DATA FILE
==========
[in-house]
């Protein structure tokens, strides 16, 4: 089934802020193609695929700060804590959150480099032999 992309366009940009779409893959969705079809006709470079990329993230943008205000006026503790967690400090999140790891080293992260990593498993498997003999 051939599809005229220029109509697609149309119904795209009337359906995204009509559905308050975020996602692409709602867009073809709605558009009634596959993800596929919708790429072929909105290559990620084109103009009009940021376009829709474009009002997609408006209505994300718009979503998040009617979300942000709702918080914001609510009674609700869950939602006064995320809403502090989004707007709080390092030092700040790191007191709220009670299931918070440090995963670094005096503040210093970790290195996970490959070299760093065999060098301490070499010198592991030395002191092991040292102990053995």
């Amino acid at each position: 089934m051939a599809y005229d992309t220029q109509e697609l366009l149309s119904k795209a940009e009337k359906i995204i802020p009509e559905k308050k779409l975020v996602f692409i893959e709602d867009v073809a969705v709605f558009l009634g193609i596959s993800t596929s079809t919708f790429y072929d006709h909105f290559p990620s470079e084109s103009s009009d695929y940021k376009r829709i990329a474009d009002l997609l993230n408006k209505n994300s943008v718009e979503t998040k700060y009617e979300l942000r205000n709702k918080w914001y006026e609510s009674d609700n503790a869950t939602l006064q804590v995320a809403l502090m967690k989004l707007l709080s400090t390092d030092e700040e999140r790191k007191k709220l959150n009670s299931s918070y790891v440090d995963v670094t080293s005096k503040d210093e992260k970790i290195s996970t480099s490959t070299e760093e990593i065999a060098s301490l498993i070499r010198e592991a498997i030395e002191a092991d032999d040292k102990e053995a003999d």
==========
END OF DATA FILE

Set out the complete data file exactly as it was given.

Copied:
[in-house]
């Protein structure tokens, strides 16, 4: 089934802020193609695929700060804590959150480099032999 992309366009940009779409893959969705079809006709470079990329993230943008205000006026503790967690400090999140790891080293992260990593498993498997003999 051939599809005229220029109509697609149309119904795209009337359906995204009509559905308050975020996602692409709602867009073809709605558009009634596959993800596929919708790429072929909105290559990620084109103009009009940021376009829709474009009002997609408006209505994300718009979503998040009617979300942000709702918080914001609510009674609700869950939602006064995320809403502090989004707007709080390092030092700040790191007191709220009670299931918070440090995963670094005096503040210093970790290195996970490959070299760093065999060098301490070499010198592991030395002191092991040292102990053995």
């Amino acid at each position: 089934m051939a599809y005229d992309t220029q109509e697609l366009l149309s119904k795209a940009e009337k359906i995204i802020p009509e559905k308050k779409l975020v996602f692409i893959e709602d867009v073809a969705v709605f558009l009634g193609i596959s993800t596929s079809t919708f790429y072929d006709h909105f290559p990620s470079e084109s103009s009009d695929y940021k376009r829709i990329a474009d009002l997609l993230n408006k209505n994300s943008v718009e979503t998040k700060y009617e979300l942000r205000n709702k918080w914001y006026e609510s009674d609700n503790a869950t939602l006064q804590v995320a809403l502090m967690k989004l707007l709080s400090t390092d030092e700040e999140r790191k007191k709220l959150n009670s299931s918070y790891v440090d995963v670094t080293s005096k503040d210093e992260k970790i290195s996970t480099s490959t070299e760093e990593i065999a060098s301490l498993i070499r010198e592991a498997i030395e002191a092991d032999d040292k102990e053995a003999d």